Alumni spanning seven decades made it back to campus—some who are frequent visitors, some reunion first-timers, but all eager to reconnect with friends, see how the University has grown over the years, and do their part to give back.
This year’s reunion classes contributed more than $75 million to the University since their last Jubilee, in 2018. All of the money raised supports Cura Personalis | For Every Fordham Student, the University’s $350 million campaign to reinvest in all aspects of the student experience.
A Family Affair
For Anne Mickut Valentino and Christopher Valentino, who met as members of the Fordham College at Rose Hill Class of 1988, this year’s Jubilee was a special one—their first time attending alongside their son Peter Valentino, FCRH ’18. Christopher, an Army lawyer who retired from active duty in 2006, said, “Out of all the people I’ve met around the world, none have the quality and integrity of fellow Fordham graduates.”
Another Fordham couple, who were catching up with friends at the Go Rams! Pub Party under the Jack Coffey Field bleachers Saturday afternoon, said they never met as undergraduates. Instead, Billy and Melissa Barbour, both FCRH ’93, were introduced at their first Jubilee, in 1998, and were engaged the following year.
Now, when Billy finds out a student of his at Easthampton High School on Long Island is attending Fordham, he makes sure to tell them: “Don’t miss your Jubilee. You might meet someone.”
A Culture of Service
Elsewhere on campus, the Class of 1973 gathered in the library to reflect on the ways they’ve dedicated themselves to the greater good—from activism to community service to their careers—and to hear from Fordham’s Center for Community Engaged Learning on the ways in which the University continues to partner with the community and local organizations.
In Butler Commons, members of the Marymount College community recognized the lives and accomplishments of their fellow graduates, honoring four alumnae for their community service and professional success.
Debra DeVenezia, MC ’83, won the Gloria Gaines Memorial Award; Rena Micklewright, MC ’90, won the Golden Dome Award; Sharbari Zohra Ahmed, MC ’95, won the Alumna of Achievement Award; and Linda McMahon, Ph.D., MC ’63, was honored posthumously.
Camaraderie and Corn Hole
At the all-class picnic held on Martyrs’ Lawn Saturday afternoon—complete with a barbecue, face painting, and games of corn hole—a group of 2013 graduates who were involved with both the Philippine American Club and the Asian Cultural Exchange on campus expressed how important those student clubs were to their college experience.
“It helped me connect with my roots,” said Danielle Flores, FCRH ’13, whose parents immigrated from the Philippines and who double-majored in economics and Spanish language and literature as a member of the Fordham College at Rose Hill Honors Program.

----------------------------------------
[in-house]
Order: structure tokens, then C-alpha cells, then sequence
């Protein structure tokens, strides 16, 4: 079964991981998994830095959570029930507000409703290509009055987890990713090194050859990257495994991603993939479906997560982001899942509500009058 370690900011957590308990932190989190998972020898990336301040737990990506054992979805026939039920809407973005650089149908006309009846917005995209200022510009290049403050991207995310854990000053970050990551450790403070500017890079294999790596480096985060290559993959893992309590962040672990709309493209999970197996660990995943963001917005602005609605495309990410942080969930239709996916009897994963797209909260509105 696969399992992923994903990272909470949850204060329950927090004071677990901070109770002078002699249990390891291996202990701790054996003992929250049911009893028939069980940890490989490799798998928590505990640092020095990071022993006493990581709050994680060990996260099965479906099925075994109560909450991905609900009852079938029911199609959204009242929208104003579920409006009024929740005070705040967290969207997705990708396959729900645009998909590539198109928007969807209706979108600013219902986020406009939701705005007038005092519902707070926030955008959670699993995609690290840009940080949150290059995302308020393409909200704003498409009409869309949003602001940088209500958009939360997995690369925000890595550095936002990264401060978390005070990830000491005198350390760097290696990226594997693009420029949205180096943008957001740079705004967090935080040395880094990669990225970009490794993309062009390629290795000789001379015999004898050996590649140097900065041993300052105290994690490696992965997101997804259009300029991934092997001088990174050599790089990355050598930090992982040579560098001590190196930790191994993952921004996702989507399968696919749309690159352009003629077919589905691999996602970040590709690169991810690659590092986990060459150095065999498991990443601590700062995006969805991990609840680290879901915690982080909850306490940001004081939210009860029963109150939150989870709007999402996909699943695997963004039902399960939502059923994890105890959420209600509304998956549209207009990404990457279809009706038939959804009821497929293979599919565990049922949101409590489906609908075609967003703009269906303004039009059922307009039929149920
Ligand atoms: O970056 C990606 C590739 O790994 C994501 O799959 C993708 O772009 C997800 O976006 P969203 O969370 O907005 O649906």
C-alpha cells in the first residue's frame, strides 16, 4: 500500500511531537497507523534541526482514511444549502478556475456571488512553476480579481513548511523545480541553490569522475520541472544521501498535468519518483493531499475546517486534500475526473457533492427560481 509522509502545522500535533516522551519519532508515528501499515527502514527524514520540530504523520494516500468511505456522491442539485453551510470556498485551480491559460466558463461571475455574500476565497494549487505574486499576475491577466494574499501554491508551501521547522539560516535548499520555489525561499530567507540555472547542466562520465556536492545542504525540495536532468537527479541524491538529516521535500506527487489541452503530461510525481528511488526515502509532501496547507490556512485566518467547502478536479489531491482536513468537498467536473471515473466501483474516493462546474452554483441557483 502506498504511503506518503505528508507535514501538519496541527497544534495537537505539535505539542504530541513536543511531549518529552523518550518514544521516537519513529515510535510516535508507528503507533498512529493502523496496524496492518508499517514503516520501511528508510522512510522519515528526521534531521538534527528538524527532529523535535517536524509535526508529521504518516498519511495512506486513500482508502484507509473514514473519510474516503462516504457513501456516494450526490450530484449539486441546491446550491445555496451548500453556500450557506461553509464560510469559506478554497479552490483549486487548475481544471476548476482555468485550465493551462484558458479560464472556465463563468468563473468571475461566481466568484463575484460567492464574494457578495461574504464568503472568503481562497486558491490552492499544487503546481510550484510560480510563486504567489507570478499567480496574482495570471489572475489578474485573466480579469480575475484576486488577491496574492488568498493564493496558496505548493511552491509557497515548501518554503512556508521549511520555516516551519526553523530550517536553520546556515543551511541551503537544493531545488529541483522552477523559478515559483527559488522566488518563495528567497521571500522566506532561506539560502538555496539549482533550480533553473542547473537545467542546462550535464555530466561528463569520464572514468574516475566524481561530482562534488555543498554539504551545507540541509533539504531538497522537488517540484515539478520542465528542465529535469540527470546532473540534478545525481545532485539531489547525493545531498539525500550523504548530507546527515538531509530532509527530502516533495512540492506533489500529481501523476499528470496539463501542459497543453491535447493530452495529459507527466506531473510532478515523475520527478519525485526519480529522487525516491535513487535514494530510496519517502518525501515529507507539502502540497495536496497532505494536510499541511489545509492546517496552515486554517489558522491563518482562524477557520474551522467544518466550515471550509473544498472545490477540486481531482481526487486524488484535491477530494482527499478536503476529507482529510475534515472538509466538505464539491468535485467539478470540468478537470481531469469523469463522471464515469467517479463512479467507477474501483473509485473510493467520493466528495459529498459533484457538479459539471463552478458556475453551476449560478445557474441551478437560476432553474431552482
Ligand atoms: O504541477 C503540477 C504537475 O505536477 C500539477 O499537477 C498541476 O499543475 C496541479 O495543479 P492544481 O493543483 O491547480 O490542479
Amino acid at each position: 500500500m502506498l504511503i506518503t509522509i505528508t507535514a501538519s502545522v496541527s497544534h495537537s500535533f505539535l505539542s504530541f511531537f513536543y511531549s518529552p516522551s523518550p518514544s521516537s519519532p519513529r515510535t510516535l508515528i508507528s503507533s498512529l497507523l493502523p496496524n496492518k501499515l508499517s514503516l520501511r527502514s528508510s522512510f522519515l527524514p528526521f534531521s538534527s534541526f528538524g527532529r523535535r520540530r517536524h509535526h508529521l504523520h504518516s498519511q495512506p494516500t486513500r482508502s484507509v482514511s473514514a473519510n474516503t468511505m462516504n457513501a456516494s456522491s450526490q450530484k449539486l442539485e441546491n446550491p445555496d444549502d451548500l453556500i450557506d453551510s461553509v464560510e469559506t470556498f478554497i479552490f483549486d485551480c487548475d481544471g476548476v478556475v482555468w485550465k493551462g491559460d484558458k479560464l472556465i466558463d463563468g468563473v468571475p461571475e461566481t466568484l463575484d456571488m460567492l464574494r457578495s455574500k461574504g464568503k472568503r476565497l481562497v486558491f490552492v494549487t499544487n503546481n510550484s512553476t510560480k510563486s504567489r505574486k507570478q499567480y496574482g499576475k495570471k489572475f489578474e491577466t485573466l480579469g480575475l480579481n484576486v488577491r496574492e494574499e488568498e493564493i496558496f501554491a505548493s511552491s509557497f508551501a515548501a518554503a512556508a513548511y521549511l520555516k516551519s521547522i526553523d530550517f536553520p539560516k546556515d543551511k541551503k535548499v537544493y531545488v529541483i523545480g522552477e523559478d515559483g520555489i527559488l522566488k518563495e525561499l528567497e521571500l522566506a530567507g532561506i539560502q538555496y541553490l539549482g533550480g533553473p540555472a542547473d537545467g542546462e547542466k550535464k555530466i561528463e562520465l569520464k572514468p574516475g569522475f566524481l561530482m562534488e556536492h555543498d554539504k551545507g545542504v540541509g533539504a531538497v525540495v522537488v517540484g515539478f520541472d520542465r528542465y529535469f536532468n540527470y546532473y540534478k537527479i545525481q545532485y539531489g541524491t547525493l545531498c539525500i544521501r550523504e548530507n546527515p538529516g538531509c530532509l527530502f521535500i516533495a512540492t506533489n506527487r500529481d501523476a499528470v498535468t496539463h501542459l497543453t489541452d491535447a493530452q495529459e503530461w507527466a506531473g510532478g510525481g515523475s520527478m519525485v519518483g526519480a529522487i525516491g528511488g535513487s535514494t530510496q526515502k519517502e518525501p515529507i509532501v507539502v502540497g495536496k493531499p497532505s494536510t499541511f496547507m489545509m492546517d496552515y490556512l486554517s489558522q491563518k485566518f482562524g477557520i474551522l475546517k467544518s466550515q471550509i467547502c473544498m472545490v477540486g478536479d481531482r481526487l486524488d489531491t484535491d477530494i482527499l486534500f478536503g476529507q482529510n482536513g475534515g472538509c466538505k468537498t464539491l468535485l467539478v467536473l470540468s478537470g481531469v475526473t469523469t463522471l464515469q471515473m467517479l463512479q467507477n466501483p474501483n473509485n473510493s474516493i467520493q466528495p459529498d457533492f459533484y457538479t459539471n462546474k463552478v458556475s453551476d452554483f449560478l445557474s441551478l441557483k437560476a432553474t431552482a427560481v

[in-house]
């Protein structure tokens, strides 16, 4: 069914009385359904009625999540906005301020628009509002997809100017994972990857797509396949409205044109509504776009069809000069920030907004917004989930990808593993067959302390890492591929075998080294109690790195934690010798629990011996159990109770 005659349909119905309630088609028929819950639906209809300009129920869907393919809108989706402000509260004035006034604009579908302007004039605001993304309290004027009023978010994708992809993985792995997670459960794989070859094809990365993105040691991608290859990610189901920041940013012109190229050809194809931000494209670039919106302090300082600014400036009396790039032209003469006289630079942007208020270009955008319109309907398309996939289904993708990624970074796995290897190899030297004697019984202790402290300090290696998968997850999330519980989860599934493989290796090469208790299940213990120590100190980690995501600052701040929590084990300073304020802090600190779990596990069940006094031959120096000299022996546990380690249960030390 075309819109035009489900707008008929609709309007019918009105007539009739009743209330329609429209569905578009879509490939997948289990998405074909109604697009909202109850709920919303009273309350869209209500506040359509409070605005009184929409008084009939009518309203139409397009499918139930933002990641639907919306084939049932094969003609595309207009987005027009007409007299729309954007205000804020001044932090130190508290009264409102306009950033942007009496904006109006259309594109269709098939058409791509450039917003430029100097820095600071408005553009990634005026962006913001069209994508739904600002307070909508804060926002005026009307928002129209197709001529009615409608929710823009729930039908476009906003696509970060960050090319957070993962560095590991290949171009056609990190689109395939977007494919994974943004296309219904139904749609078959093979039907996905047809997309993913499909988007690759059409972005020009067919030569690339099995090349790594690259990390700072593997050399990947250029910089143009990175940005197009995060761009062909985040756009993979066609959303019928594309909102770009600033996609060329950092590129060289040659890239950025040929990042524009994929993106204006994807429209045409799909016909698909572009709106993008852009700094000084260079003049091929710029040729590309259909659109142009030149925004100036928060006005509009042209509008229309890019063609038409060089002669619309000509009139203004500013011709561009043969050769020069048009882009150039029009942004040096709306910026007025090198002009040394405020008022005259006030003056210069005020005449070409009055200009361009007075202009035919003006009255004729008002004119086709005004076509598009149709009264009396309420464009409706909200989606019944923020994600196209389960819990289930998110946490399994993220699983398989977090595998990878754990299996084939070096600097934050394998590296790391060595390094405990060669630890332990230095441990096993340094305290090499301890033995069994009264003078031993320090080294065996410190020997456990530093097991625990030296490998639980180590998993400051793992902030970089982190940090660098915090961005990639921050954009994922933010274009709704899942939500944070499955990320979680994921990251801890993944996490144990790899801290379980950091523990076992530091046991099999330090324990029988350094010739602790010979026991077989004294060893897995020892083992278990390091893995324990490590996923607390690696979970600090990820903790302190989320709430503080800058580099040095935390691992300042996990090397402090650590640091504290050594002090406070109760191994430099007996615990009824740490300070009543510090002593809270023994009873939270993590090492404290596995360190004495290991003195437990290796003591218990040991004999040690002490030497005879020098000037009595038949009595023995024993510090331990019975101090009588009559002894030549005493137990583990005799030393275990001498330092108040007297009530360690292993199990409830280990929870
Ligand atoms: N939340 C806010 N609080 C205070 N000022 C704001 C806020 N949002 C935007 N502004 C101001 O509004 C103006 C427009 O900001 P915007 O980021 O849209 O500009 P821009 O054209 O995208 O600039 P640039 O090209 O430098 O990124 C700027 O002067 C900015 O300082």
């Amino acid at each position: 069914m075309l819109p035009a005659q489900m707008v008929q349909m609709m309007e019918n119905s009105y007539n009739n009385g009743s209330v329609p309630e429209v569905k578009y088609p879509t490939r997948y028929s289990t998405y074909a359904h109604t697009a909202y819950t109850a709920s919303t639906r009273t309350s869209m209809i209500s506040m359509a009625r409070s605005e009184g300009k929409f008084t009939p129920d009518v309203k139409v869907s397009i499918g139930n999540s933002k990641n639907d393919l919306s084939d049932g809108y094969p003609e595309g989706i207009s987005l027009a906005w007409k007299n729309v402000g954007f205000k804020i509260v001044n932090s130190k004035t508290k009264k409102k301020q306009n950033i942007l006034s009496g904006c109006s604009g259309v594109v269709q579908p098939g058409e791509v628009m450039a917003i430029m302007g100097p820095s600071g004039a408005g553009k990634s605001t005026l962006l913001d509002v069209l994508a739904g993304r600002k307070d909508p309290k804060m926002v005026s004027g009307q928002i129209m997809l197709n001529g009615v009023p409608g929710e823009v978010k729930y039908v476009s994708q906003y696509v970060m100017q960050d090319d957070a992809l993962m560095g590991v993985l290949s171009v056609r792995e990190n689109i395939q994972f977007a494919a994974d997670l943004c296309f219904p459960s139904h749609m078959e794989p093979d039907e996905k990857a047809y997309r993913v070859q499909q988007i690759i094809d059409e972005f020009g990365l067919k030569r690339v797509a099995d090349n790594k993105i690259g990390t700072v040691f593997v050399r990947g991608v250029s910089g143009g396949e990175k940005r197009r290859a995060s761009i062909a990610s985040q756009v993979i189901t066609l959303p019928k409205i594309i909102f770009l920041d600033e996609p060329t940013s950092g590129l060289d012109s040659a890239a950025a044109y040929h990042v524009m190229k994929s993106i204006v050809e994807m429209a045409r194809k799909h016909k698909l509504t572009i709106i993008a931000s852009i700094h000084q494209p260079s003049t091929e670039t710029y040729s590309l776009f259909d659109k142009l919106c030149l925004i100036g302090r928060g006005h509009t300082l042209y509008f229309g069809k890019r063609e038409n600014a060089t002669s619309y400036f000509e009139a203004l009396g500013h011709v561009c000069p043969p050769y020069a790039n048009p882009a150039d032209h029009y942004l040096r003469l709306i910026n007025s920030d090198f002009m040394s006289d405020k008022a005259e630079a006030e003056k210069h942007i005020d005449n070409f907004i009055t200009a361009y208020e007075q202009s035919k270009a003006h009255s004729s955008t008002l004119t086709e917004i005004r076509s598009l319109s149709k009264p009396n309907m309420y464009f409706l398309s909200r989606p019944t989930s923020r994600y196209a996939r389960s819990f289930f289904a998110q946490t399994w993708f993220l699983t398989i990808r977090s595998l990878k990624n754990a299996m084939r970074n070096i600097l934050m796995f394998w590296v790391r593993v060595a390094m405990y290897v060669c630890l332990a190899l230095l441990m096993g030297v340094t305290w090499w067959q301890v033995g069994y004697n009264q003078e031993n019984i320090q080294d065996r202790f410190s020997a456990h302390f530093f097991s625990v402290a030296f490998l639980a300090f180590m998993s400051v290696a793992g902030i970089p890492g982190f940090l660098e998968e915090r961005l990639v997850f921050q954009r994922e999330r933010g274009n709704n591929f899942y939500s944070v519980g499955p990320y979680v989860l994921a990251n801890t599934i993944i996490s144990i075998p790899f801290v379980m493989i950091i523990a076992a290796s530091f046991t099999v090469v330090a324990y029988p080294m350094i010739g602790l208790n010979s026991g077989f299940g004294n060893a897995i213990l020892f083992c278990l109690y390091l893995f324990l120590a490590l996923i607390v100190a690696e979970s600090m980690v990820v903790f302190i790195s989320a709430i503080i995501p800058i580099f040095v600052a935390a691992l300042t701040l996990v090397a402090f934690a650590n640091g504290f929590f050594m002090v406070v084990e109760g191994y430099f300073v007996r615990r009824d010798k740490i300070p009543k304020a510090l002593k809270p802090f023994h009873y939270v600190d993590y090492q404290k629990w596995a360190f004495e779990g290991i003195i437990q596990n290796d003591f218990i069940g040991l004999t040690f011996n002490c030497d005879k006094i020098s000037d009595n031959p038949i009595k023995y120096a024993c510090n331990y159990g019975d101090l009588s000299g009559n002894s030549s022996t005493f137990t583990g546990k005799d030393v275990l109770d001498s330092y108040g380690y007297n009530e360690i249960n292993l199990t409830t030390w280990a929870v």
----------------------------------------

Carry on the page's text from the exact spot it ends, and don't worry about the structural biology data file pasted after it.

Thinking back to her arrival as a first-year student, Gillian Pantaleon, GABELLI ’13, ’14, echoed Flores’ sentiments on the strong balance of classwork and connection she found at Rose Hill.
“I never knew that … I would have really intellectual conversations in the classroom, learning a lot of lifelong lessons and building a fantastic network here,” she said. “If I could do it all over again, I would.”
Video by Rebecca Rosen
A Tribute to the Trailblazers
At their annual luncheon, a few dozen alumnae of Thomas More College, Fordham’s undergraduate school for women from 1964 to 1974, presented an award to Tania Tetlow, president of the University, and designated her an honorary alumna of the Class of 1968, the college’s first graduating class.
Introducing Fordham’s trailblazing president, who is the first woman and first layperson to lead the Jesuit University of New York, Meredith Waltman, TMC ‘68, noted that the women of TMC are “part of a list of firsts,” too, opening “the door for generations of women afterward to benefit from the rich tradition of a Jesuit” education at Fordham.
“Hereafter, when pictures are taken of the alumni of Thomas More College, she has to be in it,” Waltman said, referring to Tetlow.
Accepting the award, Tetlow admitted to sometimes grappling with a catch-22 of sorts when thinking about the trails blazed by the women of TMC and others like them.
Younger women enjoy a greater degree of freedom but may not fully “understand how hard the fight was to get it to them,” she said. “We are torn between wanting them to be grateful and also wanting to liberate them from any knowledge that it was ever true that people would underestimate them.”
“I don’t know if they will always think of you and remember you, but I will,” she said.
—Adam Kaufman contributed to this story.